OCF Initiatives



The Oregon Community Foundation supports strong civic engagement and leadership as a smart investment in the future. Our programs and partnerships connect Oregonians with new opportunities, fresh ideas and each other.

  • Community 101

    Community 101 (C101)

    Community 101 is a classroom-based program that encourages students to get involved in their communities through grantmaking and volunteering. 

    A C101 class acts as a mini-foundation. The students receive grantmaking funds, work to identify community needs, decide where to focus, and then implement a grant program. As part of the program, students must volunteer two to five hours per month at a local nonprofit, which brings them even closer to community issues.

    Many C101 classes are supported by local businesses and donors. This initiative also receives major support from the PGE Foundation

    For more information on involving your school in C101, or to support a high school in your community, please visit Community 101 or contact:

  • Latino Partnership Program

    Latino Partnership Program

    The Latino Partnership Program (LPP) funds leadership training and organizational development through small grants to Latino organizations.

    Led by local advisory committees in four regions of the state, the LPP's goals include:

    • Strengthening leaders and organizations in the Latino community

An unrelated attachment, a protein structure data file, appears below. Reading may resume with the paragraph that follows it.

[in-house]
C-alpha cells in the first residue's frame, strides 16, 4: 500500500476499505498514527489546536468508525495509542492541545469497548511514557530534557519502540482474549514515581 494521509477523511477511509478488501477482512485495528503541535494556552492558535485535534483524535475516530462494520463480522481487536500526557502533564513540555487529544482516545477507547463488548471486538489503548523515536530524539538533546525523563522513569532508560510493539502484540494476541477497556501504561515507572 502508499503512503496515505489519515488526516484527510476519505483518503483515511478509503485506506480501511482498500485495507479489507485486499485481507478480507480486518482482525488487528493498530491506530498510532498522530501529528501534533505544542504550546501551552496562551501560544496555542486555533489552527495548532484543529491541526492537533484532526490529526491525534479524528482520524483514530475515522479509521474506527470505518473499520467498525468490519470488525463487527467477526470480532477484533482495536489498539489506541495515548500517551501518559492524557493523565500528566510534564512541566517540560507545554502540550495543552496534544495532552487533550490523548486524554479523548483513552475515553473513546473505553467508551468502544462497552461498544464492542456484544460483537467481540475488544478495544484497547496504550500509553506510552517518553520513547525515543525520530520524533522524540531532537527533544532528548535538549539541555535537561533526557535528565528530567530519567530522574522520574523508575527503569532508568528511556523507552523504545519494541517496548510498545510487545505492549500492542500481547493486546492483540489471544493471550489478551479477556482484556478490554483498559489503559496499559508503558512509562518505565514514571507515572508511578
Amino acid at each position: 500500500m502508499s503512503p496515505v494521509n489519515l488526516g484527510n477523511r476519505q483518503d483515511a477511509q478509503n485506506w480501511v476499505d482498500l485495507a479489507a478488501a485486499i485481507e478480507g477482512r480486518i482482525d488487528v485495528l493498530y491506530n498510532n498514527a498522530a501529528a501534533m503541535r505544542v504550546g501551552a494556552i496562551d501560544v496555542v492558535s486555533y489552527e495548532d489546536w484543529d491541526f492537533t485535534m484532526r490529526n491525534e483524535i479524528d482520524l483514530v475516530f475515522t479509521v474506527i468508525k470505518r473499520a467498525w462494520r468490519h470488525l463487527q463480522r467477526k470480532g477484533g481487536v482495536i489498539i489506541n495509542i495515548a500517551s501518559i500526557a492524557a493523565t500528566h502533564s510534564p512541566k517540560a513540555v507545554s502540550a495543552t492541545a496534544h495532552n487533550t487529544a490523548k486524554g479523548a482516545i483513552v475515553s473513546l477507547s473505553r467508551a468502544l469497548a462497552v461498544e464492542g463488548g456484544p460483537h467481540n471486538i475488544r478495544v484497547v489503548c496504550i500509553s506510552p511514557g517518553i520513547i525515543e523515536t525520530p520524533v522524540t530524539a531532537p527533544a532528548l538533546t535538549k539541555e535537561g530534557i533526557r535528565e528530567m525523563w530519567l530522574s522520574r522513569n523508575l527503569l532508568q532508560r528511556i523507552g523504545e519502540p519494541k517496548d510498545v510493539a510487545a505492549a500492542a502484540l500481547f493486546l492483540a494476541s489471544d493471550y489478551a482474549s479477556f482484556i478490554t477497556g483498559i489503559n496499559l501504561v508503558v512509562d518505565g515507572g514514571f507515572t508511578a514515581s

• Supporting education and services that encourage Latinos to become more integrated and influential in their communities
    • Forging strong ties between Latino and non-Latino communities and leaders

    For more information, please visit Latino Partnership Program or contact:

  • Natural Resources

    OCF is pleased to announce a new area of investment: pilot grants to support community water solutions in rural Oregon.
    The goals of this pilot program are to:

    1. Empower people to create durable solutions to water issues in Oregon’s rural communities that reflect collaborative agreements among diverse stakeholders.
    2. Craft local solutions to water quality and quantity issues that influence statewide policy decisions and funding priorities.

    In November, 2016, OCF awarded its first grants through this water pilot: $140,000 to nine organizations that submitted innovative proposals. In 2017, grants totaling $100,000 were awarded to six organizations.


    Oregon is facing a highly insecure water future, due to a changing climate and a fast growing population. Soon, major policies in the natural resource and environmental areas will focus on water access and availability. Already decision-makers are taking action. For example:

    • The Oregon Department of Water Resources received a budget increase of over 50 percent this last biennium for infrastructure and planning.
    • The Oregon Legislature established a drought task force.
    • The statewide water plan is undergoing revisions.

    Rural communities have an opportunity to influence future policies through a shared vision based on local solution-oriented activities. OCF is pleased to support this difficult but necessary work.